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First vaccine made in plant cells receives regulatory approval

Dow AgroSciences announced today it has received the world's first regulatory approval for a plant-made vaccine from USDA's Center for Veterinary Biologics. The company's Concert Plant-Cell-Produced System represents a new category of plant-made vaccines. Instead of using whole plants to produce vaccines, it uses plant cells in a secure, bio-contained environment.

The first product is a vaccine for Newcastle Disease in poultry.

The company says this production system eliminates concerns and challenges associated with making vaccines in whole plants or food crops.

The Concert system uses only the necessary parts of the disease causing agent to stimulate immunity in a manufacturing process that is free from animal components, the company adds.

With this approval, Dow AgroSciences says now it can focus its efforts on developing new vaccines with an emphasis on animal health. Possible target animals include: horses, companion animals (such as dogs and cats), poultry, swine, and cattle.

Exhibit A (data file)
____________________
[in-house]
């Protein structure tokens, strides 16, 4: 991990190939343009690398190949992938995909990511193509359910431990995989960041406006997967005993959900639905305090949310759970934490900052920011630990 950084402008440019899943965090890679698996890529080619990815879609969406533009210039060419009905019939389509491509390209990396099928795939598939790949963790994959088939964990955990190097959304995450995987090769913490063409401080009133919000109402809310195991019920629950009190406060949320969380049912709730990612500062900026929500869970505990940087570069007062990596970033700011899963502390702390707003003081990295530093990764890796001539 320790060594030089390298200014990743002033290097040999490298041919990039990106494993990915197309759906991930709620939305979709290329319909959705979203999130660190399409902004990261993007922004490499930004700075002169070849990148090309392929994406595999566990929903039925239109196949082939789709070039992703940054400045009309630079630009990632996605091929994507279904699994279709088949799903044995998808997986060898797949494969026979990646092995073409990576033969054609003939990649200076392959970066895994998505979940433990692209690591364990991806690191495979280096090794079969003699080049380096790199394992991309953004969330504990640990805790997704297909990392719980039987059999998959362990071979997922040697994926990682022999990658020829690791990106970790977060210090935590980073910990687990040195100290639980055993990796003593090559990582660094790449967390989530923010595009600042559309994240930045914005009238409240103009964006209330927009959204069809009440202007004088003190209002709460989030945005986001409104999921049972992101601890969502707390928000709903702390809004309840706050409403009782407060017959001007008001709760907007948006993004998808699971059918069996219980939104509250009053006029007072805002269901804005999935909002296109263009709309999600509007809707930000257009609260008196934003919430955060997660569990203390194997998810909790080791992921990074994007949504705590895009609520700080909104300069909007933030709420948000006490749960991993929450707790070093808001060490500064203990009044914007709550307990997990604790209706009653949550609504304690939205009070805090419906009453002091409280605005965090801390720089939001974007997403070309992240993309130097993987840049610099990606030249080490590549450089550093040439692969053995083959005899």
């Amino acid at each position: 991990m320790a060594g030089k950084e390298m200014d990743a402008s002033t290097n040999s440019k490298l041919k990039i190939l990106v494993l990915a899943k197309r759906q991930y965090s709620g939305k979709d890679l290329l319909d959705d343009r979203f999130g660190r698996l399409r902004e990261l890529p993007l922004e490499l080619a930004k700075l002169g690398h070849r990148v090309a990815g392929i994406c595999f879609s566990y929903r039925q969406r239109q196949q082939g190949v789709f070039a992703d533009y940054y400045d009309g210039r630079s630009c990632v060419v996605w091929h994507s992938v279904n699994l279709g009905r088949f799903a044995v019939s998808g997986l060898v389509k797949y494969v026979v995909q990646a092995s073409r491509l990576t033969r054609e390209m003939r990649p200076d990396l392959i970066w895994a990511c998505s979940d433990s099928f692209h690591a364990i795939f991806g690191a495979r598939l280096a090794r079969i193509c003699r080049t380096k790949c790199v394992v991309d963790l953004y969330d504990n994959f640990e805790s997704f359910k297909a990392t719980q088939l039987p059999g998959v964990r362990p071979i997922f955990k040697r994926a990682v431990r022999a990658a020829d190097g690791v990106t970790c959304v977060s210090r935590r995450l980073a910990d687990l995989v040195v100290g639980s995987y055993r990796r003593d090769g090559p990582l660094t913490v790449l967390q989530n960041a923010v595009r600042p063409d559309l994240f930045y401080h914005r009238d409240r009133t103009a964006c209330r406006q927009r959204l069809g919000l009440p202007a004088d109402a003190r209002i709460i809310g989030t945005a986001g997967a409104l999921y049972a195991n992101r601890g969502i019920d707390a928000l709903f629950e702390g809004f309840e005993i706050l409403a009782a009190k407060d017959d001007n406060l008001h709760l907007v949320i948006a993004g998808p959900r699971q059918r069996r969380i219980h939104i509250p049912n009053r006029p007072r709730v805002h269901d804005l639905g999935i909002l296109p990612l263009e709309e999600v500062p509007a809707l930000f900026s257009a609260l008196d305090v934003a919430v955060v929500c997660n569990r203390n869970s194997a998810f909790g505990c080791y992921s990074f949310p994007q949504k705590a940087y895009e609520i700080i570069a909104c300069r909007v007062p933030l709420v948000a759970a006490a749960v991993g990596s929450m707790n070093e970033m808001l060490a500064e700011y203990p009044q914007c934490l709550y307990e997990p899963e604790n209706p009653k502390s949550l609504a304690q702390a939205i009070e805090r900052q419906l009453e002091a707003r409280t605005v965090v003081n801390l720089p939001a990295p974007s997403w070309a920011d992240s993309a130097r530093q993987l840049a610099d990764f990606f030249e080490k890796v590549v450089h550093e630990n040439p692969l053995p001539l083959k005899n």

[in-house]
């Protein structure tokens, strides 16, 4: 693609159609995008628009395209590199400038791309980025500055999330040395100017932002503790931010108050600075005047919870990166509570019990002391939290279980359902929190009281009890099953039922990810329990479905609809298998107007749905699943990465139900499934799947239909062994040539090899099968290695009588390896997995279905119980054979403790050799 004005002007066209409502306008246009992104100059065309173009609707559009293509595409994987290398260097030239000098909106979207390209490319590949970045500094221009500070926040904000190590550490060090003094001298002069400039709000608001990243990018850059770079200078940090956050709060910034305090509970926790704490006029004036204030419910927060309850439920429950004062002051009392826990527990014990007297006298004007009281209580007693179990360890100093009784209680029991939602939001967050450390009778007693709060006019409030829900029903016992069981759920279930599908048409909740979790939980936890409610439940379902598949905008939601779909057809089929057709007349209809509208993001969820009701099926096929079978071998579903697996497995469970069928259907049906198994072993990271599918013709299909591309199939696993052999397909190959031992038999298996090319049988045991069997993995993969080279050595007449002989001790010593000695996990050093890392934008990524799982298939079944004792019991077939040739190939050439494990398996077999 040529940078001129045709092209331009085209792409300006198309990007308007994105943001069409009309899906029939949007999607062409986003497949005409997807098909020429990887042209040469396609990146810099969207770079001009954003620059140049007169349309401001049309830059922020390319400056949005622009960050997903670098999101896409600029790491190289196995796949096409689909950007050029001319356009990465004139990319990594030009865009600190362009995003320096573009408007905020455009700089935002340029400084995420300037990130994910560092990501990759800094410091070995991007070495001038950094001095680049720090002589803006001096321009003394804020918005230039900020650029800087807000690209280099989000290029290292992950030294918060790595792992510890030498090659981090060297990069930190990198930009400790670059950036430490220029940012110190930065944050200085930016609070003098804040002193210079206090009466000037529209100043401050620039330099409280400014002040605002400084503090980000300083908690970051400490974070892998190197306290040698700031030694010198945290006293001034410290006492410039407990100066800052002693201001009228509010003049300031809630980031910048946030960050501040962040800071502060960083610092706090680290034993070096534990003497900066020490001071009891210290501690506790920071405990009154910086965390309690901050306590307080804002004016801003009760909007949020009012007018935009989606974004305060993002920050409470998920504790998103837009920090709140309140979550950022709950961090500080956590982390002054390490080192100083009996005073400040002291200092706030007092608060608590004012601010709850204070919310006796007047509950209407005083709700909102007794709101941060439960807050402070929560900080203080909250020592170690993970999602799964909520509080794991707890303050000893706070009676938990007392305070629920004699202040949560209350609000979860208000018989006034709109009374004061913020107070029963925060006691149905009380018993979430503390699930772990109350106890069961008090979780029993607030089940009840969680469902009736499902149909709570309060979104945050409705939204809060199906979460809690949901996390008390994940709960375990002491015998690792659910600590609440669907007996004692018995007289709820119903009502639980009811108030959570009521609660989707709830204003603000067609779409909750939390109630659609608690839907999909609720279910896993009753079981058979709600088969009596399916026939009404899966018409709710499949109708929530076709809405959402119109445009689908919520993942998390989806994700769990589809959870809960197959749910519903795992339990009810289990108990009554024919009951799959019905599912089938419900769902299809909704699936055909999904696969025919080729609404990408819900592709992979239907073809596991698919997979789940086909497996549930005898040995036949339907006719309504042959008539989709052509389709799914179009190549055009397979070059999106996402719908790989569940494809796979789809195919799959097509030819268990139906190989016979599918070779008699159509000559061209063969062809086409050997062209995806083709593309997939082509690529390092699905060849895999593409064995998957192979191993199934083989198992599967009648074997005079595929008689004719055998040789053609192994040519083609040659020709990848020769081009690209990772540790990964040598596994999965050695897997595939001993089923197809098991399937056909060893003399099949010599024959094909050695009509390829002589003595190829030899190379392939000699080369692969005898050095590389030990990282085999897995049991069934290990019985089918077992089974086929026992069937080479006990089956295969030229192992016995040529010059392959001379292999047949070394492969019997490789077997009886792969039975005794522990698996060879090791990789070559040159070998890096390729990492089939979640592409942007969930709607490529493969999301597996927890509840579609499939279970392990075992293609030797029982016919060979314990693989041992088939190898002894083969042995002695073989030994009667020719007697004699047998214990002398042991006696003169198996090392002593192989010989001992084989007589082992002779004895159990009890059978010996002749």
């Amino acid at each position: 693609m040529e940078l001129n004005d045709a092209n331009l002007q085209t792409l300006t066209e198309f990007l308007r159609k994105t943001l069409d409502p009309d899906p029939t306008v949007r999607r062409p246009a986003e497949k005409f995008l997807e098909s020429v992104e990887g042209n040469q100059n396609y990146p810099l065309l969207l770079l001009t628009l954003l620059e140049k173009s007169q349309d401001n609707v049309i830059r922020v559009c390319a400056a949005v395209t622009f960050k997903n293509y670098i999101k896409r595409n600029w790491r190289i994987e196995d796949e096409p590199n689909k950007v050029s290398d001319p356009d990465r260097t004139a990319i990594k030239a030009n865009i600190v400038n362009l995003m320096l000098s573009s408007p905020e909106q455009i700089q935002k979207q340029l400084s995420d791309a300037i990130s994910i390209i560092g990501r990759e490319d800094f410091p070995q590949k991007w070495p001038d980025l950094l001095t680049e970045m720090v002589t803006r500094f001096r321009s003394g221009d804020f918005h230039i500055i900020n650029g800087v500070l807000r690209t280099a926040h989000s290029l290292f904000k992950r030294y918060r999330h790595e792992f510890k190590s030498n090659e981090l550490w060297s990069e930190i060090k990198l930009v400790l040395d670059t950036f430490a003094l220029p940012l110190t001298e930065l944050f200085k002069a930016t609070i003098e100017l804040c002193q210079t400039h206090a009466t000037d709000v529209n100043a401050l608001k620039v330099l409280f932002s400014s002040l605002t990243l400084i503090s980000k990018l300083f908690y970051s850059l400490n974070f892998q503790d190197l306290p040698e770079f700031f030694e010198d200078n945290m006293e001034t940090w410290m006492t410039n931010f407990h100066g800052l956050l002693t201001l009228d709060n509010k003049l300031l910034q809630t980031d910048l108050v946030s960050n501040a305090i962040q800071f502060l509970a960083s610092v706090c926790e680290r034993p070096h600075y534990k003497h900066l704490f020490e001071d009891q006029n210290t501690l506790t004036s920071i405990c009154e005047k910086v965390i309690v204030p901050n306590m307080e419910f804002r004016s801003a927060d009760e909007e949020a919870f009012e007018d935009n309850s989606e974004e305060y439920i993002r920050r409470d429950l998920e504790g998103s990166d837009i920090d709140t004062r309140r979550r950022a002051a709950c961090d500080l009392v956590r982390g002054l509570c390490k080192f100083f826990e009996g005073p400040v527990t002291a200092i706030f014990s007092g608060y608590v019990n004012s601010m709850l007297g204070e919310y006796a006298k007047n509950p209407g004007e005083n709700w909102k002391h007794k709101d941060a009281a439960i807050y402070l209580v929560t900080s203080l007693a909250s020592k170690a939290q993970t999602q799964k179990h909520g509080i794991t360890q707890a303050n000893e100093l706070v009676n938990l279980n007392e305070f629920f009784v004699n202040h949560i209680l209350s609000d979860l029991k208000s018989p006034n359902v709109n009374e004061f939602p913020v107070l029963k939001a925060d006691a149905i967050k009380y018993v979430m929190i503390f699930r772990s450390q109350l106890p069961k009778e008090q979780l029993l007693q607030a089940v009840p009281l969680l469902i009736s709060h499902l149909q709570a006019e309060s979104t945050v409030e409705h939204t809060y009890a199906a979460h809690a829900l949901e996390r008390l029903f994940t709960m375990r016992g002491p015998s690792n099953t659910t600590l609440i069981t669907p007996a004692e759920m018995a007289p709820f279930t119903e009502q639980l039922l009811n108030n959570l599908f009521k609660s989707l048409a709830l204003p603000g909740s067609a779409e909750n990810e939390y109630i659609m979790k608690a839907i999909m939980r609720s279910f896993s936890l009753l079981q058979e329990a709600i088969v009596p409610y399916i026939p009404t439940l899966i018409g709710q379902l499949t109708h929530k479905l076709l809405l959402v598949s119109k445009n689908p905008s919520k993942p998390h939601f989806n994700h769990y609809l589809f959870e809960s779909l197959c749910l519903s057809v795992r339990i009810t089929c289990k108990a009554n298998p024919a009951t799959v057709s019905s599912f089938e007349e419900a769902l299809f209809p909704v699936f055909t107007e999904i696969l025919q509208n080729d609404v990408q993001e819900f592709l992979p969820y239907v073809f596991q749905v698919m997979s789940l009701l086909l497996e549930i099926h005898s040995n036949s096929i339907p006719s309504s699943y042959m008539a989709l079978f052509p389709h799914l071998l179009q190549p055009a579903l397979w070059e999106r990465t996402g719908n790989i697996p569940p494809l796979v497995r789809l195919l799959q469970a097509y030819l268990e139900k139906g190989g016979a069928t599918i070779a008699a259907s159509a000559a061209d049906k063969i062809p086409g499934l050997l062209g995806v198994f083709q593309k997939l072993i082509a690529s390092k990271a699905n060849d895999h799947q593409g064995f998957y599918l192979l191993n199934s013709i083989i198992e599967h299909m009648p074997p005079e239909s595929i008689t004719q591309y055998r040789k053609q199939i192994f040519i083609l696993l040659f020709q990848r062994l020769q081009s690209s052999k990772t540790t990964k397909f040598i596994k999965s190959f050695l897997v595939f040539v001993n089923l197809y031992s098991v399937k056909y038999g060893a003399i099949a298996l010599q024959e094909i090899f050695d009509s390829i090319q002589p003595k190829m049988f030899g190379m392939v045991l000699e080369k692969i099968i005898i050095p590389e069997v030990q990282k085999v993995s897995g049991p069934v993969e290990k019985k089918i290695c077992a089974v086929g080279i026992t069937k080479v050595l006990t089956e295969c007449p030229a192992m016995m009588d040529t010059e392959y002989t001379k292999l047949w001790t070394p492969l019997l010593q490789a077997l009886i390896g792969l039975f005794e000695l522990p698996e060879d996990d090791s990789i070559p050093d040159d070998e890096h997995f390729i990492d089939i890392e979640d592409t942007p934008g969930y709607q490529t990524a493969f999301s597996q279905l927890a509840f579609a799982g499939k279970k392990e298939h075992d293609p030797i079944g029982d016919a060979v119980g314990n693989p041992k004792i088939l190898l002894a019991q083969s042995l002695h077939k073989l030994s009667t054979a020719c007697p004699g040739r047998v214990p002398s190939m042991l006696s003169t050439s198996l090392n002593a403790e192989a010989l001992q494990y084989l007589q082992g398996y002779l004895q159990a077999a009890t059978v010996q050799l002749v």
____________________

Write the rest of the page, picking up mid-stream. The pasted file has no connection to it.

Using this revolutionary technology for human diseases is "a real possibility" they say.

Learn more at dowagro.com/animalhealth/technology

Dow AgroSciences announced today it has received the world's first regulatory approval for a plant-made vaccine from USDA's Center for Veterinary Biologics. The company's Concert Plant-Cell-Produced System represents a new category of plant-made vaccines. Instead of using whole plants to produce vaccines, it uses plant cells in a secure, bio-contained environment.

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